COLLABORATION to Preserve Sight, an initiative that provides equitable access to eye care in Southeast Asian communities, has assisted more than a million people by working with primary clinics and holding small-scale screenings at a higher frequency.  

“This initiative has clearly demonstrated that intensified vision screening works,” said Ruth Kuguru, Novartis’ APMEA (Asia Pacific/Middle East/Africa) region communications and patient engagement head, at a Jan. 27 forum.

As of December 2021, the initiative has reached one million people, screened 78,000 patients, detected vision impairment among 11,000 patients, facilitated 7 out of 10 diagnosed patients to seek consultation, and treated 6 of 10 patients — or over 4,700 patients.  

Social media has been an effective platform in raising awareness about the different eye conditions, said Dr. Noel G. Chua, chair of the National Committee for Sight Preservation in the Philippines. “This [awareness campaign] has resulted in an increased demand for eye care services,” he said.

Reaching people in marginalized communities will entail collaboration among multiple stakeholders, he added.  

Ms. Kuguru agreed, saying: “This village will not only need to work together but equally. We have the opportunity to continue the mindset shift of all players — from government to the payers and healthcare professionals.” 

Health should be seen as a driver of gross domestic product, she added, citing a Filipino construction worker who was provided cataract surgery.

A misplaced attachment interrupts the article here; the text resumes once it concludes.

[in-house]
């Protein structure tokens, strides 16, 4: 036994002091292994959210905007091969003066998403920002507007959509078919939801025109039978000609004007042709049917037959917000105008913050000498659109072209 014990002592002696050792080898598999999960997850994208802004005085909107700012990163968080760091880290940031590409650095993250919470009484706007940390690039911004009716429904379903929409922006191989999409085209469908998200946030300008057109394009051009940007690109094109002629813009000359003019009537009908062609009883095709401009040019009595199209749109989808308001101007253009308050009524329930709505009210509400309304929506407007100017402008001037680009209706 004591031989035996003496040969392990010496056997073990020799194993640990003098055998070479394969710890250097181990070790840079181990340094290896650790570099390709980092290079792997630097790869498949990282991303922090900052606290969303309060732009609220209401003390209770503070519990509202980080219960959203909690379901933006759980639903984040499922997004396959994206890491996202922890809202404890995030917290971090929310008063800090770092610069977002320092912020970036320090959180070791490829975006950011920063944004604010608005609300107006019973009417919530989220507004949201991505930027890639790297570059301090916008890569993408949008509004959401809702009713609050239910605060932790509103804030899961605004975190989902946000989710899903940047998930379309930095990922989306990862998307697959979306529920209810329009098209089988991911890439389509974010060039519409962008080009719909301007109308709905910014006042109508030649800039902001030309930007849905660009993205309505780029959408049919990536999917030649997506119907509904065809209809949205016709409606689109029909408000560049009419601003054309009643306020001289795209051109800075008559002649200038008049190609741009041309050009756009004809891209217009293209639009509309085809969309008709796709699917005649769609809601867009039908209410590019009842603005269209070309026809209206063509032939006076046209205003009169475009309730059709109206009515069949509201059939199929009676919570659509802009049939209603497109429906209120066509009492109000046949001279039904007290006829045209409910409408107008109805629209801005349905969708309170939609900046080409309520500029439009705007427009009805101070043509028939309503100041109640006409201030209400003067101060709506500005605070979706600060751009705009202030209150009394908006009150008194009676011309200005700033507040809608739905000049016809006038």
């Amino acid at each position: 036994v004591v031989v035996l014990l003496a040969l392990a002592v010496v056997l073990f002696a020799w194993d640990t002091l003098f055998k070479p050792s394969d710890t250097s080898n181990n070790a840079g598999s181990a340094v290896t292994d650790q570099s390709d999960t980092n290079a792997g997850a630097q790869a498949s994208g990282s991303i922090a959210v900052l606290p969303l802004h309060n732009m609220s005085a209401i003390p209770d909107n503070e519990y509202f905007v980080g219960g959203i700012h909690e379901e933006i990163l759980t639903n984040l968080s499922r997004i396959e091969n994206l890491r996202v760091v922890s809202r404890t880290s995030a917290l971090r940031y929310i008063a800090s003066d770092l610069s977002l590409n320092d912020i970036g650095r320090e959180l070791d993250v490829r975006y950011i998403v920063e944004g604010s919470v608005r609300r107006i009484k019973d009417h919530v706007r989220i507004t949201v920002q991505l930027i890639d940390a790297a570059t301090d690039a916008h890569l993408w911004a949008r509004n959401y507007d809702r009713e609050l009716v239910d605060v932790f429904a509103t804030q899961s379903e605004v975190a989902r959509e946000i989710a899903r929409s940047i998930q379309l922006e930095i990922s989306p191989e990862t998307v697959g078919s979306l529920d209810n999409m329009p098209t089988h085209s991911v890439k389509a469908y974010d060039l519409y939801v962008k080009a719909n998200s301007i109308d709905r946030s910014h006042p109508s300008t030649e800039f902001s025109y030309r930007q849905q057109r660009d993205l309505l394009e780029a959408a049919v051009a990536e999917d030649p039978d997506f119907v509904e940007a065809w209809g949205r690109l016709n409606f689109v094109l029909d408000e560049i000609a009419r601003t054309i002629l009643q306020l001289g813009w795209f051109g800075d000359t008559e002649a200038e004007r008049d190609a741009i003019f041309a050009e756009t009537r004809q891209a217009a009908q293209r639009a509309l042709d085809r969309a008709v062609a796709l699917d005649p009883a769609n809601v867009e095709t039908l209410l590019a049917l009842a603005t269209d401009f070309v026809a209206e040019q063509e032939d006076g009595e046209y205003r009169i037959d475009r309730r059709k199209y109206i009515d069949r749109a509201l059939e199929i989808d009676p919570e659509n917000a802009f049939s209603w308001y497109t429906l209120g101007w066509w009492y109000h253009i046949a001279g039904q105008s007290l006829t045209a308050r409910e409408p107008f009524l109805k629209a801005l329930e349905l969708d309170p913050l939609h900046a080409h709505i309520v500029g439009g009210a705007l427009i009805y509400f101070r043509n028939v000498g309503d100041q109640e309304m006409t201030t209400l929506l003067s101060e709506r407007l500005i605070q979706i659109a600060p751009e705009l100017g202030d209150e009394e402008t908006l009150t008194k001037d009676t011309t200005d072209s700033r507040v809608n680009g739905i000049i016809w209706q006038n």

Over two million individuals have visual impairment in the Philippines. According to the Fred Hollows Foundation, an Australia-based development organization that advocates for eye health, most of these Filipinos live below the national poverty line and are concentrated in rural areas where eye care services are difficult to access.  

The United Nations (UN) resolution on eye health, adopted by all 193 countries on July 23, 2021, enshrines eye health as part of the UN’s Sustainable Development Goals. It is the first agreement to be adopted by the international body that tackles preventable sight loss.

“Even in the depths of the pandemic, we were able to get a resolution on eye health,” said Dr. Drew Keys, regional program manager of the Western Pacific for the International Agency for Prevention of Blindness. “That is a cause of optimism.” — Patricia B. Mirasol